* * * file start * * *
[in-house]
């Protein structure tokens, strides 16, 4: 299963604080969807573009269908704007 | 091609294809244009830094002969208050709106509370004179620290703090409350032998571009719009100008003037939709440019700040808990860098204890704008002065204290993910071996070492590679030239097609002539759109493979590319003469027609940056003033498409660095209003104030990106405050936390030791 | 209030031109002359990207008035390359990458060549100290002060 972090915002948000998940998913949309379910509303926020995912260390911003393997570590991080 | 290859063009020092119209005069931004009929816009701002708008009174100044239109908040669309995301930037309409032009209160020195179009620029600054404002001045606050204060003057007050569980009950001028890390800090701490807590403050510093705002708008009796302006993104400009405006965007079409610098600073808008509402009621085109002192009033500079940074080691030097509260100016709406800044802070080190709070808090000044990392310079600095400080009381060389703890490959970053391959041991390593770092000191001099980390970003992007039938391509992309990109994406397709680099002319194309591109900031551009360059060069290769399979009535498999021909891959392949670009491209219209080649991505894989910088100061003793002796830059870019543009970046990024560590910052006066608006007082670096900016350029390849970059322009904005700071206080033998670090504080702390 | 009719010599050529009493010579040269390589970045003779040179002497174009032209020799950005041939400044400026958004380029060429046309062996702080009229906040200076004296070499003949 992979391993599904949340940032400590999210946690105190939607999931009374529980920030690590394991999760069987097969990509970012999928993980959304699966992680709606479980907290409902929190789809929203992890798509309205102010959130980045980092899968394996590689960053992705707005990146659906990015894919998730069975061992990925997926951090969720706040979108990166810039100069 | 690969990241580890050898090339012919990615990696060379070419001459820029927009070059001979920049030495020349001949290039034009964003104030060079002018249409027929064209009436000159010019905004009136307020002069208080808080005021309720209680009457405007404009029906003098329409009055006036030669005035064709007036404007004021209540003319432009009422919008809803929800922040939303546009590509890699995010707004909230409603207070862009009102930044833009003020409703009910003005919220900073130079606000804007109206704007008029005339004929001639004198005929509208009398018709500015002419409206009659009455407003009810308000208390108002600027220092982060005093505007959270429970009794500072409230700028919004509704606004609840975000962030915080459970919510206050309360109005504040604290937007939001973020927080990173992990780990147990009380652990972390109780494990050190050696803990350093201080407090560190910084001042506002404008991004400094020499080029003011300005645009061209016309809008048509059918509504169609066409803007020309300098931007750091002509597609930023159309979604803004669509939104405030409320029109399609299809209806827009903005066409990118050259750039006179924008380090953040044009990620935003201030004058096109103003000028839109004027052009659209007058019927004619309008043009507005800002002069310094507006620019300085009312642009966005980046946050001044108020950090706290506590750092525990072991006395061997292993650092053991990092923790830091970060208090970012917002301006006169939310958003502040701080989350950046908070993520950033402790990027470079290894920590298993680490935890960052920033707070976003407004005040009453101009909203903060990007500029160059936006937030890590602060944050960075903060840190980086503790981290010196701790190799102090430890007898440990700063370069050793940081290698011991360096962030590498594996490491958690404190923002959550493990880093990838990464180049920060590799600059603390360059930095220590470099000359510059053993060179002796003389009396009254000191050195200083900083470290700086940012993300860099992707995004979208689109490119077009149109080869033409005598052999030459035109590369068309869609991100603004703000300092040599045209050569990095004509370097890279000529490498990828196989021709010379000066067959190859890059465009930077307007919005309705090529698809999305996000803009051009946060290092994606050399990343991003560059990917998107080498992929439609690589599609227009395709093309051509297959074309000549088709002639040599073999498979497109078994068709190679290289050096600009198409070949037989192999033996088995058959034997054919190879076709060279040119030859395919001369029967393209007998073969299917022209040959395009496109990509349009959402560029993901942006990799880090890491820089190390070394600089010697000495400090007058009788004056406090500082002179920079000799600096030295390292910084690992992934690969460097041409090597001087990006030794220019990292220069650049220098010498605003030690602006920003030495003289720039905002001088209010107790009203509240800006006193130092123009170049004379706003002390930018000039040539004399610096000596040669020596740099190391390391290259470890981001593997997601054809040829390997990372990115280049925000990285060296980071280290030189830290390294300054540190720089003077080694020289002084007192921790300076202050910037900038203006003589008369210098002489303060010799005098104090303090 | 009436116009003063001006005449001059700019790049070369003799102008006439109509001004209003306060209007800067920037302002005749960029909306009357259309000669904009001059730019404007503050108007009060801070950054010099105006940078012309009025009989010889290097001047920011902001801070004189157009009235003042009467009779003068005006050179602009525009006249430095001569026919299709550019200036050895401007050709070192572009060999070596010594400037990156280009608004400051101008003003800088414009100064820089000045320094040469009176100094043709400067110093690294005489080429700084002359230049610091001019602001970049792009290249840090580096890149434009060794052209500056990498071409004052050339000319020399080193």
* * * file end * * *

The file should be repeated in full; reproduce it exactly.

[in-house]
């Protein structure tokens, strides 16, 4: 299963604080969807573009269908704007 | 091609294809244009830094002969208050709106509370004179620290703090409350032998571009719009100008003037939709440019700040808990860098204890704008002065204290993910071996070492590679030239097609002539759109493979590319003469027609940056003033498409660095209003104030990106405050936390030791 | 209030031109002359990207008035390359990458060549100290002060 972090915002948000998940998913949309379910509303926020995912260390911003393997570590991080 | 290859063009020092119209005069931004009929816009701002708008009174100044239109908040669309995301930037309409032009209160020195179009620029600054404002001045606050204060003057007050569980009950001028890390800090701490807590403050510093705002708008009796302006993104400009405006965007079409610098600073808008509402009621085109002192009033500079940074080691030097509260100016709406800044802070080190709070808090000044990392310079600095400080009381060389703890490959970053391959041991390593770092000191001099980390970003992007039938391509992309990109994406397709680099002319194309591109900031551009360059060069290769399979009535498999021909891959392949670009491209219209080649991505894989910088100061003793002796830059870019543009970046990024560590910052006066608006007082670096900016350029390849970059322009904005700071206080033998670090504080702390 | 009719010599050529009493010579040269390589970045003779040179002497174009032209020799950005041939400044400026958004380029060429046309062996702080009229906040200076004296070499003949 992979391993599904949340940032400590999210946690105190939607999931009374529980920030690590394991999760069987097969990509970012999928993980959304699966992680709606479980907290409902929190789809929203992890798509309205102010959130980045980092899968394996590689960053992705707005990146659906990015894919998730069975061992990925997926951090969720706040979108990166810039100069 | 690969990241580890050898090339012919990615990696060379070419001459820029927009070059001979920049030495020349001949290039034009964003104030060079002018249409027929064209009436000159010019905004009136307020002069208080808080005021309720209680009457405007404009029906003098329409009055006036030669005035064709007036404007004021209540003319432009009422919008809803929800922040939303546009590509890699995010707004909230409603207070862009009102930044833009003020409703009910003005919220900073130079606000804007109206704007008029005339004929001639004198005929509208009398018709500015002419409206009659009455407003009810308000208390108002600027220092982060005093505007959270429970009794500072409230700028919004509704606004609840975000962030915080459970919510206050309360109005504040604290937007939001973020927080990173992990780990147990009380652990972390109780494990050190050696803990350093201080407090560190910084001042506002404008991004400094020499080029003011300005645009061209016309809008048509059918509504169609066409803007020309300098931007750091002509597609930023159309979604803004669509939104405030409320029109399609299809209806827009903005066409990118050259750039006179924008380090953040044009990620935003201030004058096109103003000028839109004027052009659209007058019927004619309008043009507005800002002069310094507006620019300085009312642009966005980046946050001044108020950090706290506590750092525990072991006395061997292993650092053991990092923790830091970060208090970012917002301006006169939310958003502040701080989350950046908070993520950033402790990027470079290894920590298993680490935890960052920033707070976003407004005040009453101009909203903060990007500029160059936006937030890590602060944050960075903060840190980086503790981290010196701790190799102090430890007898440990700063370069050793940081290698011991360096962030590498594996490491958690404190923002959550493990880093990838990464180049920060590799600059603390360059930095220590470099000359510059053993060179002796003389009396009254000191050195200083900083470290700086940012993300860099992707995004979208689109490119077009149109080869033409005598052999030459035109590369068309869609991100603004703000300092040599045209050569990095004509370097890279000529490498990828196989021709010379000066067959190859890059465009930077307007919005309705090529698809999305996000803009051009946060290092994606050399990343991003560059990917998107080498992929439609690589599609227009395709093309051509297959074309000549088709002639040599073999498979497109078994068709190679290289050096600009198409070949037989192999033996088995058959034997054919190879076709060279040119030859395919001369029967393209007998073969299917022209040959395009496109990509349009959402560029993901942006990799880090890491820089190390070394600089010697000495400090007058009788004056406090500082002179920079000799600096030295390292910084690992992934690969460097041409090597001087990006030794220019990292220069650049220098010498605003030690602006920003030495003289720039905002001088209010107790009203509240800006006193130092123009170049004379706003002390930018000039040539004399610096000596040669020596740099190391390391290259470890981001593997997601054809040829390997990372990115280049925000990285060296980071280290030189830290390294300054540190720089003077080694020289002084007192921790300076202050910037900038203006003589008369210098002489303060010799005098104090303090 | 009436116009003063001006005449001059700019790049070369003799102008006439109509001004209003306060209007800067920037302002005749960029909306009357259309000669904009001059730019404007503050108007009060801070950054010099105006940078012309009025009989010889290097001047920011902001801070004189157009009235003042009467009779003068005006050179602009525009006249430095001569026919299709550019200036050895401007050709070192572009060999070596010594400037990156280009608004400051101008003003800088414009100064820089000045320094040469009176100094043709400067110093690294005489080429700084002359230049610091001019602001970049792009290249840090580096890149434009060794052209500056990498071409004052050339000319020399080193």